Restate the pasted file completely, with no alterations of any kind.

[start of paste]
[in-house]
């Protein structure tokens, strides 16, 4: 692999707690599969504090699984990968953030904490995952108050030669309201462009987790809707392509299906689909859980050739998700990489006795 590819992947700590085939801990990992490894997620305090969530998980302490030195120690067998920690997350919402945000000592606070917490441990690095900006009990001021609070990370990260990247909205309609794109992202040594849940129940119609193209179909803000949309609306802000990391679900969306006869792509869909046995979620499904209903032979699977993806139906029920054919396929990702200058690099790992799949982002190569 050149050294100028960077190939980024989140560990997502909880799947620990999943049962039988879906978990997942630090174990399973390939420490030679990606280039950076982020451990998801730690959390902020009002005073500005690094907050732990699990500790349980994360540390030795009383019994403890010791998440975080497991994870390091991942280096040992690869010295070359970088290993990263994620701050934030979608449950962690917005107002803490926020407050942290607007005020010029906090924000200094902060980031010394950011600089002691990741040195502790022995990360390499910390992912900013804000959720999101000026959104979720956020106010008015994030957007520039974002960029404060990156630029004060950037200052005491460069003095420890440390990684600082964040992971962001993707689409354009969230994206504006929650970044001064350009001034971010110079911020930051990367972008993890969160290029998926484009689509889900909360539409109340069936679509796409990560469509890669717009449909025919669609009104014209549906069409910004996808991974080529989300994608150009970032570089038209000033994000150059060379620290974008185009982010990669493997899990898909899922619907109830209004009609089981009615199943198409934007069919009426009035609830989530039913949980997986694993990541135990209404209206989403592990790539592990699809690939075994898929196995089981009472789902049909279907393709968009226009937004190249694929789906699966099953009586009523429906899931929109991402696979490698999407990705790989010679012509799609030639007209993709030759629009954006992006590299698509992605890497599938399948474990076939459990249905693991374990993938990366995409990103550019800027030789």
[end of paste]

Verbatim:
[in-house]
């Protein structure tokens, strides 16, 4: 692999707690599969504090699984990968953030904490995952108050030669309201462009987790809707392509299906689909859980050739998700990489006795 590819992947700590085939801990990992490894997620305090969530998980302490030195120690067998920690997350919402945000000592606070917490441990690095900006009990001021609070990370990260990247909205309609794109992202040594849940129940119609193209179909803000949309609306802000990391679900969306006869792509869909046995979620499904209903032979699977993806139906029920054919396929990702200058690099790992799949982002190569 050149050294100028960077190939980024989140560990997502909880799947620990999943049962039988879906978990997942630090174990399973390939420490030679990606280039950076982020451990998801730690959390902020009002005073500005690094907050732990699990500790349980994360540390030795009383019994403890010791998440975080497991994870390091991942280096040992690869010295070359970088290993990263994620701050934030979608449950962690917005107002803490926020407050942290607007005020010029906090924000200094902060980031010394950011600089002691990741040195502790022995990360390499910390992912900013804000959720999101000026959104979720956020106010008015994030957007520039974002960029404060990156630029004060950037200052005491460069003095420890440390990684600082964040992971962001993707689409354009969230994206504006929650970044001064350009001034971010110079911020930051990367972008993890969160290029998926484009689509889900909360539409109340069936679509796409990560469509890669717009449909025919669609009104014209549906069409910004996808991974080529989300994608150009970032570089038209000033994000150059060379620290974008185009982010990669493997899990898909899922619907109830209004009609089981009615199943198409934007069919009426009035609830989530039913949980997986694993990541135990209404209206989403592990790539592990699809690939075994898929196995089981009472789902049909279907393709968009226009937004190249694929789906699966099953009586009523429906899931929109991402696979490698999407990705790989010679012509799609030639007209993709030759629009954006992006590299698509992605890497599938399948474990076939459990249905693991374990993938990366995409990103550019800027030789």